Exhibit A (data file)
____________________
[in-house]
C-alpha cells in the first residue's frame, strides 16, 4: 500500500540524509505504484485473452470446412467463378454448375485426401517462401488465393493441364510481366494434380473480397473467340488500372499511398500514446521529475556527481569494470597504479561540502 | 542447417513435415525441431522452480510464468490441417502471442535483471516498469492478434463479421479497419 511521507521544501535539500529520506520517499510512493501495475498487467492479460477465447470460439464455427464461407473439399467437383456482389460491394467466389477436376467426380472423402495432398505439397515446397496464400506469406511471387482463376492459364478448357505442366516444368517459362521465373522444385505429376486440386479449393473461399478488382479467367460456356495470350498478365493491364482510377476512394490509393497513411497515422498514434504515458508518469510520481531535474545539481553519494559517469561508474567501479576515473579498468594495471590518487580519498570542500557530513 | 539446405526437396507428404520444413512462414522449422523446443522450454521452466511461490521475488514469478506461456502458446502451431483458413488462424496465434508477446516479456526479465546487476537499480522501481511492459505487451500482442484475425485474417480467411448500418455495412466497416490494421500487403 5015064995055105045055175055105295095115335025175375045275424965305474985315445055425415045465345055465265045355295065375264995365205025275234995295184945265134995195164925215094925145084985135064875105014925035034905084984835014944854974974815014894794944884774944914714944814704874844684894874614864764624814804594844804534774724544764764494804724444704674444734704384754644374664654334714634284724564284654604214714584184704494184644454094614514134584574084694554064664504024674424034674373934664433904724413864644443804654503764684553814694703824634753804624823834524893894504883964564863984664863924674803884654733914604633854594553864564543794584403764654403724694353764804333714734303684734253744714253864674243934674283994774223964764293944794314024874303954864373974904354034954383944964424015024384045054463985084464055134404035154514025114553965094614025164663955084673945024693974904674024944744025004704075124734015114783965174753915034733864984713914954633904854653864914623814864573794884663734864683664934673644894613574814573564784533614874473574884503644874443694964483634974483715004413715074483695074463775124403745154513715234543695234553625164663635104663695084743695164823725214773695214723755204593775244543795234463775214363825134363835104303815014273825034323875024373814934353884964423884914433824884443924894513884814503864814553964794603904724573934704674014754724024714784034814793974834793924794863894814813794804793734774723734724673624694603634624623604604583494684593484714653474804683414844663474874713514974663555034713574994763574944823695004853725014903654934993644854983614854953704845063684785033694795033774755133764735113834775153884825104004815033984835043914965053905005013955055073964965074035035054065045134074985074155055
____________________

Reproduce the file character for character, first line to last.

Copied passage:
[in-house]
C-alpha cells in the first residue's frame, strides 16, 4: 500500500540524509505504484485473452470446412467463378454448375485426401517462401488465393493441364510481366494434380473480397473467340488500372499511398500514446521529475556527481569494470597504479561540502 | 542447417513435415525441431522452480510464468490441417502471442535483471516498469492478434463479421479497419 511521507521544501535539500529520506520517499510512493501495475498487467492479460477465447470460439464455427464461407473439399467437383456482389460491394467466389477436376467426380472423402495432398505439397515446397496464400506469406511471387482463376492459364478448357505442366516444368517459362521465373522444385505429376486440386479449393473461399478488382479467367460456356495470350498478365493491364482510377476512394490509393497513411497515422498514434504515458508518469510520481531535474545539481553519494559517469561508474567501479576515473579498468594495471590518487580519498570542500557530513 | 539446405526437396507428404520444413512462414522449422523446443522450454521452466511461490521475488514469478506461456502458446502451431483458413488462424496465434508477446516479456526479465546487476537499480522501481511492459505487451500482442484475425485474417480467411448500418455495412466497416490494421500487403 5015064995055105045055175055105295095115335025175375045275424965305474985315445055425415045465345055465265045355295065375264995365205025275234995295184945265134995195164925215094925145084985135064875105014925035034905084984835014944854974974815014894794944884774944914714944814704874844684894874614864764624814804594844804534774724544764764494804724444704674444734704384754644374664654334714634284724564284654604214714584184704494184644454094614514134584574084694554064664504024674424034674373934664433904724413864644443804654503764684553814694703824634753804624823834524893894504883964564863984664863924674803884654733914604633854594553864564543794584403764654403724694353764804333714734303684734253744714253864674243934674283994774223964764293944794314024874303954864373974904354034954383944964424015024384045054463985084464055134404035154514025114553965094614025164663955084673945024693974904674024944744025004704075124734015114783965174753915034733864984713914954633904854653864914623814864573794884663734864683664934673644894613574814573564784533614874473574884503644874443694964483634974483715004413715074483695074463775124403745154513715234543695234553625164663635104663695084743695164823725214773695214723755204593775244543795234463775214363825134363835104303815014273825034323875024373814934353884964423884914433824884443924894513884814503864814553964794603904724573934704674014754724024714784034814793974834793924794863894814813794804793734774723734724673624694603634624623604604583494684593484714653474804683414844663474874713514974663555034713574994763574944823695004853725014903654934993644854983614854953704845063684785033694795033774755133764735113834775153884825104004815033984835043914965053905005013955055073964965074035035054065045134074985074155055